If a player scores a total of 63 or more points in these six boxes, a bonus of 35 is added to the upper section score. Although 63 points corresponds to scoring exactly three-of-a-kind for each of the six boxes, a common way to get the bonus is by scoring four-of-a-kind for some numbers so that fewer of other numbers are needed. A player can earn the bonus even if they score a "0" in an upper section box.
In order to gauge how well a player is doing in the upper section, they often refer to being "up" or "down" compared to the average of three required for each box. So that if a player scores four "sixes" they will be "6 up"; while if they then score just two "twos" they will then be only "4 up". Similarly, if a player starts with two "twos" they will be "2 down".
The lower section contains a number of poker-themed categories with specific point values:
Some players count five of the same number (called a "Yahtzee") as being a valid Full House. However, the official rule is that a Full House is "three of one number and two of another". Small Straight and Large Straight are sometimes called Low and High, Short and Long Straight, or Little and Big Straights.
If a category is chosen but the dice do not match the requirements of the category the player scores 0 in that category. Some combinations offer the player a choice as to which category to score them under; e.g., a full house could be scored in the Full House, the Three-Of-A-Kind, or the Chance categories. The Chance category is often used for a turn that will not score well in any other category.
Yahtzee bonuses and Joker rules
A Yahtzee occurs when all five dice are the same. If the player throws a Yahtzee and has already filled the Yahtzee box with a score of 50, they score a Yahtzee bonus and get an extra 100 points. However, if they throw a Yahtzee and have filled the Yahtzee category with a score of 0, they do not get a Yahtzee bonus.
In either case they then select a category, as usual. Scoring is the same as normal except that, if the Upper Section box corresponding to the Yahtzee has been used, the Full House, Small Straight and Large Straight categories can be used to score 25, 30 or 40 (respectively) even though the dice do not meet the normal requirement for those categories. In this case the Yahtzee is said to act as a "Joker".
There are two alternative versions of the Joker rule used.
Forced Joker rule
In the official rules the player must act in the following way:
- If the corresponding Upper Section box is unused then that category must be used.
- If the corresponding Upper Section box has been used already, a Lower Section box must be used. The Yahtzee acts as a Joker so that the Full House, Small Straight and Large Straight categories can be used to score 25, 30 or 40 (respectively).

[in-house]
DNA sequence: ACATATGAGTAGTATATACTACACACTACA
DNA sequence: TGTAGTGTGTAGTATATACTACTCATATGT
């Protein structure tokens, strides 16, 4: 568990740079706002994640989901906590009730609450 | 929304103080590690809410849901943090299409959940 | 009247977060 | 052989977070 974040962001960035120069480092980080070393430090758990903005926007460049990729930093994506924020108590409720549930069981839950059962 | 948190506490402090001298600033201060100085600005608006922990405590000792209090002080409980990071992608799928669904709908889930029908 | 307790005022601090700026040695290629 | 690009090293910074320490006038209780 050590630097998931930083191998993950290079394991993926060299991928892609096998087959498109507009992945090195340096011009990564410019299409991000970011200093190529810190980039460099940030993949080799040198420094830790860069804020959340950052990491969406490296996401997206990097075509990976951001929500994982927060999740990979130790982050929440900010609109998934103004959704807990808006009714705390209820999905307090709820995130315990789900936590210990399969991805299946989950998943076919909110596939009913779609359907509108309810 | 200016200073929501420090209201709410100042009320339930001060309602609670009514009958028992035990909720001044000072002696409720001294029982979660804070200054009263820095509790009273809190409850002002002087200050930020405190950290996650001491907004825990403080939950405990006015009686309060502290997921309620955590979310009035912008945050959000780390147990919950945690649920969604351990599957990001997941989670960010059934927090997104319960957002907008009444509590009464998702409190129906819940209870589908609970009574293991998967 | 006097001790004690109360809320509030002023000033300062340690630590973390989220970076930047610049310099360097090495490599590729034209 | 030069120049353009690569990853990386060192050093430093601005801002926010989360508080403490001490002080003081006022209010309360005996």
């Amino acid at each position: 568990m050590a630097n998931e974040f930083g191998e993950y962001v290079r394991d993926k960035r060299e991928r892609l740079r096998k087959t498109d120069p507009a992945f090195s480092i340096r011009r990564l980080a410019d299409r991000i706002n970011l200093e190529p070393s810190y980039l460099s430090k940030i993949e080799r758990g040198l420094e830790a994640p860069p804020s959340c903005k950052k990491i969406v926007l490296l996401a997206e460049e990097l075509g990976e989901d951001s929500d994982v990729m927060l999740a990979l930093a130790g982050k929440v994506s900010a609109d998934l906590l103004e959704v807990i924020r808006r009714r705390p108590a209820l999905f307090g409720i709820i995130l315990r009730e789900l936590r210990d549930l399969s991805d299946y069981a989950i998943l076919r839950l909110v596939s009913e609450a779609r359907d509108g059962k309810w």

- If the corresponding Upper Section box and all Lower Section boxes have been used, an unused Upper Section box must be used, scoring 0.
Free choice Joker rule
In the simpler, alternative version of the Joker rule the player retains the free choice as to which category to use, but the Yahtzee can only be used as a Joker if the corresponding Upper Section box has been used. If the corresponding Upper Section box is unused the Yahtzee would score 0 if the Full House, Small Straight or Large Straight categories were chosen.
Original Joker rule
The original game rules released in 1956 contain a difference from the above rules. The booklet stated that additional Yahtzees must be used as Jokers in the Lower Section and did not allow for their use in the Upper Section. This rule was changed when the game was re-copyrighted in 1961.
The winner is the player with the highest total. The rules do not specify what happens in the event of a tie.
The highest possible score is 1,575 and involves throwing 13 Yahtzees, scoring 12 Yahtzee bonuses of 100 points each, as well as 375 in the other categories. The 375 is achieved by scoring five aces (5), five twos (10), five threes (15), five fours (20), five fives (25), five sixes (30), the Upper Section bonus (35), five sixes scored as Three-of-a-kind (30), five sixes scored as a four-of-a-kind (30), a full house (25), a small straight (30), a large straight (40), a Yahtzee (50), and five sixes scored as chance (30). The score of 1,575 requires using the "Joker" rules for the full house, small straight, and large straight categories.
The highest possible score without a Yahtzee bonus is 351, which is achieved with scoring a five-of-a-kind as a Yahtzee, 84 in the Upper Section (four-of-a-kind in each category), and 29 in each of 3 of a kind, 4 of a kind, and Chance. The highest possible score without rolling a five-of-a-kind is 301.
Deluxe and collector editions
Deluxe edition games have been sold alongside the regular issue games since the early 1960s. They all contain components that are more luxurious than standard game parts. In recent years, a number of collector issue Yahtzees have been sold as well. Some of these collector issues have dice that replace the pips with certain symbols connected to a theme, but still correspond to the numbers one to six.
Since the 1970s, Travel Yahtzee has been sold in various forms as part of Milton Bradley's line of travel games.
- In the past, the travel form of Yahtzee was composed of the five dice contained in a special apparatus (see image at the right). "Rolling" the dice is initiated by turning the apparatus over, running it on one hand and turning it upright to see the faces of the dice. Dice to be saved for the next roll are locked by snapping the reverse of the apparatus.
- Currently, a zip-up cloth deluxe folio edition is sold. It consists of the set of dice, the cup, the scorecards and a tray for the dice to roll on, which includes a holder for the dice to be saved for the next roll. The cup has an oblong lip for easy storage.
- In addition to the game folio, Hasbro also released Yahtzee to Go. It comes with a dice cup that stores the dice and contents. This is similar to the original Travel Yahtzee only without the apparatus. This is sold in tandem with the game folio.